It didn't take long for Chris Davis to find success at the major league level. The Rangers first baseman burst onto the scene as a rookie in 2008 posting a .285/.330/.549 line with 17 home runs in his first 80 big league games. Expectations were high going into 2009, but Davis failed to live up to his rookie hype, sinking to a .238/.284/.442 line in 113 games while striking out 150 times. Through his first two Major League seasons, Davis is in rare air historically.
The Play Index tool on baseball-reference.com shows how historically high, or in this case low, Davis' career contact rate is. In the simplest terms, contact rate measures a hitter’s ability to put the ball in play. Davis’ contact rate is the lowest in Major League history for a player 23 or under over the course of his first two seasons played. To put it another way, nobody at Davis’ age and experience level has struck out at the rate he has. Ever. Still, despite his propensity to swing and miss, hope remains for the first baseman, especially when you compare him to some other sluggers with historically low contact rates at his age.
LOWEST CONTACT RATES, SINCE 1901
23 years of age or younger, over first two seasons.
Eight of the nine other players on the list became All-Stars during their careers, with some ranking among the greatest home run hitters of their generation. What Davis lacks, compared to this group, is plate discipline. Davis’ career walk-to-strikeout ratio is .18, the worst of the nine players. For reference, the MLB average in 2009 was .50. Players who struggle to make contact and have well-below-average plate discipline typically don’t last long in the big leagues.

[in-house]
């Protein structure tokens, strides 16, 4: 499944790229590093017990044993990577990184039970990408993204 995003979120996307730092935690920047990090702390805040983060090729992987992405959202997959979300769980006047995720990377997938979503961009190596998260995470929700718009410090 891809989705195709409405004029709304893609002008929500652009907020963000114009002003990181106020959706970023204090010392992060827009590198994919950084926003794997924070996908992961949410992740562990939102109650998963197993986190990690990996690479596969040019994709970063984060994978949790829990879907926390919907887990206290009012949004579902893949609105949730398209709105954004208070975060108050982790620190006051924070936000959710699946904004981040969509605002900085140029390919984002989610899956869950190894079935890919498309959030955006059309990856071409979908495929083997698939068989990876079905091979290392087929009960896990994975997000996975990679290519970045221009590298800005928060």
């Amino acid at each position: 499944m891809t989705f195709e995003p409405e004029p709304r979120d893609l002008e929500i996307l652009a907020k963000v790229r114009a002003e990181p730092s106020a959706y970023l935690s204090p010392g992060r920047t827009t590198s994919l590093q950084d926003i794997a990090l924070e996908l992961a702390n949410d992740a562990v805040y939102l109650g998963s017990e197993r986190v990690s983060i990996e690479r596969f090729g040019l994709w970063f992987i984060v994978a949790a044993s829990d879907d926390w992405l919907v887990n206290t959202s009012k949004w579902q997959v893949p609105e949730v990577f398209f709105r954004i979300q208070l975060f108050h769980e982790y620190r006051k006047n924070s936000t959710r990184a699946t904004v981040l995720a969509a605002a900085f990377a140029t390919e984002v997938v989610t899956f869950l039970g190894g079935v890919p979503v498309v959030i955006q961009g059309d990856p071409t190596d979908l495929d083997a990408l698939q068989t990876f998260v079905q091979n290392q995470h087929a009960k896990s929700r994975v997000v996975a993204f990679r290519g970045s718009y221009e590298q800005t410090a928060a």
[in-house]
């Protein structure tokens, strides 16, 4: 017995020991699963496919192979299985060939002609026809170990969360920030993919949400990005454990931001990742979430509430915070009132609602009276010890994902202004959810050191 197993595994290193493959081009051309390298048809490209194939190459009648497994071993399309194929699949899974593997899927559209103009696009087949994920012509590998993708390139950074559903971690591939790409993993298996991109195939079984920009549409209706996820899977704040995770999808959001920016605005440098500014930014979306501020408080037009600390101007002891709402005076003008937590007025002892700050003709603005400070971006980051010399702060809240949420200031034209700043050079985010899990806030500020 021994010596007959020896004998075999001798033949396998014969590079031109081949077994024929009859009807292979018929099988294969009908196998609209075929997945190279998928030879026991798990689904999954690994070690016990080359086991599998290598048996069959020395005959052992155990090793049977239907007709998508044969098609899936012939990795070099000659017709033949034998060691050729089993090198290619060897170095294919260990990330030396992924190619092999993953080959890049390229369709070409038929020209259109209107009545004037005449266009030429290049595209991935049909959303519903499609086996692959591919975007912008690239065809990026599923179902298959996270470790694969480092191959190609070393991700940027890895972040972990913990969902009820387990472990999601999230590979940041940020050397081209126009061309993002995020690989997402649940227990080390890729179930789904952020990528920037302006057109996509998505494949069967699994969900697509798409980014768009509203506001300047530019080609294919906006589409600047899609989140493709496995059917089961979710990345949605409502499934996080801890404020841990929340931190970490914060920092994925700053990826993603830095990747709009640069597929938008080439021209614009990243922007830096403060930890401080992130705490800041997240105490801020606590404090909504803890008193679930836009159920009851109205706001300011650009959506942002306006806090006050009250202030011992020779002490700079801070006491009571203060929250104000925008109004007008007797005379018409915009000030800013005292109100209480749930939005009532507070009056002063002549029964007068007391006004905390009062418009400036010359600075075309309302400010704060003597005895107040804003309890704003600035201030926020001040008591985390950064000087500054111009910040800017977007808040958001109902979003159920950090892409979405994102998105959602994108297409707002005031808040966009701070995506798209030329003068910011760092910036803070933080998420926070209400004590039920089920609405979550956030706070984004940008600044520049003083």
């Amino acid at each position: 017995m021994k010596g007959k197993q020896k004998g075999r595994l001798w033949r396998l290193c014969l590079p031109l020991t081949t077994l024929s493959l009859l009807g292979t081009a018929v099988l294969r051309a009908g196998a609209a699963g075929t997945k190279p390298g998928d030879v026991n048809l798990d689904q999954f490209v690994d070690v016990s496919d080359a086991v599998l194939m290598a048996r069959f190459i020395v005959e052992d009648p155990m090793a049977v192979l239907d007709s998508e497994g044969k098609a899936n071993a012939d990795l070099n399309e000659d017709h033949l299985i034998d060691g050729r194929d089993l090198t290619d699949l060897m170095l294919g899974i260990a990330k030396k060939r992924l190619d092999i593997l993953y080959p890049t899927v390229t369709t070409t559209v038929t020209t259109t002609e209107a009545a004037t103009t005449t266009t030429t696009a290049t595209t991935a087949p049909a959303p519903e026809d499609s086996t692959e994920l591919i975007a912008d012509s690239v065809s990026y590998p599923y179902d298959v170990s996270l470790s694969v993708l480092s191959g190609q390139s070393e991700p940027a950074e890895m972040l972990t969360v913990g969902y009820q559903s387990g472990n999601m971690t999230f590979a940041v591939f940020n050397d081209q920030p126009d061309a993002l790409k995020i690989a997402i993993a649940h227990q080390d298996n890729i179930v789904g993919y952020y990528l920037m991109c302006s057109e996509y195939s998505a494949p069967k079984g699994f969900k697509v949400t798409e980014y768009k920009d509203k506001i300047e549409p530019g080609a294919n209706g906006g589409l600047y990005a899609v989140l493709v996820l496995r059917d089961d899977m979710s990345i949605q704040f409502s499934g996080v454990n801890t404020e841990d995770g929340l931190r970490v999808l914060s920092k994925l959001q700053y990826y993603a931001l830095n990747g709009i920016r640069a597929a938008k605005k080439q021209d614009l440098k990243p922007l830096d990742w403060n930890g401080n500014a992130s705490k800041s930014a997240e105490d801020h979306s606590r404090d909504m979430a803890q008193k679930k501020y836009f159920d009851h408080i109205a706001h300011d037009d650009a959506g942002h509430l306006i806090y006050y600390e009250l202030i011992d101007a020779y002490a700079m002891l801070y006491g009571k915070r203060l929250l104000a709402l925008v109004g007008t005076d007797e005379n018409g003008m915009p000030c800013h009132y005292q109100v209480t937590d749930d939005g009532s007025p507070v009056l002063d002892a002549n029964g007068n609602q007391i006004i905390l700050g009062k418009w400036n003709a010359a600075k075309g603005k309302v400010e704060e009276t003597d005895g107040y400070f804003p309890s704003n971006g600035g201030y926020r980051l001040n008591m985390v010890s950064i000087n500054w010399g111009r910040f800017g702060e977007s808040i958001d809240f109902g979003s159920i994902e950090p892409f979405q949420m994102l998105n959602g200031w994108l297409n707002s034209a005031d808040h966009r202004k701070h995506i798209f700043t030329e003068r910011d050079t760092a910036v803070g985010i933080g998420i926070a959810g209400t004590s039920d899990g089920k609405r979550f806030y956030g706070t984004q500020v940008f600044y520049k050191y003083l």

However, many of the players on the previous list made improvements in their third seasons.
THIRD YEAR IMPROVEMENT?
How did notable poor contact hitters fare in their 3rd season?
Five of the players equaled or bettered their contact rate while four did the same for their walk-to-strikeout ratio. Only Reggie Jackson and Darryl Strawberry improved both. Davis has a long way to go to be compared to Jackson or Strawberry, but there are some positives to go on. After spending 44 games in Triple-A, Davis improved his contact rate by almost 20 percent, raising it from 56 percent in the first half to a respectable 73 percent after returning to the big leagues. His walk-to-strikeout ratio still sat at .19, however. With highly-regarded prospect Justin Smoak pushing for playing time at first base, 2010 may be a make or break season for Davis. Season-long improvements in his contact rate and plate discipline will go a long way in determining whether his career path rivals Pete Incaviglia or Reggie Jackson. This makes him One2Watch4.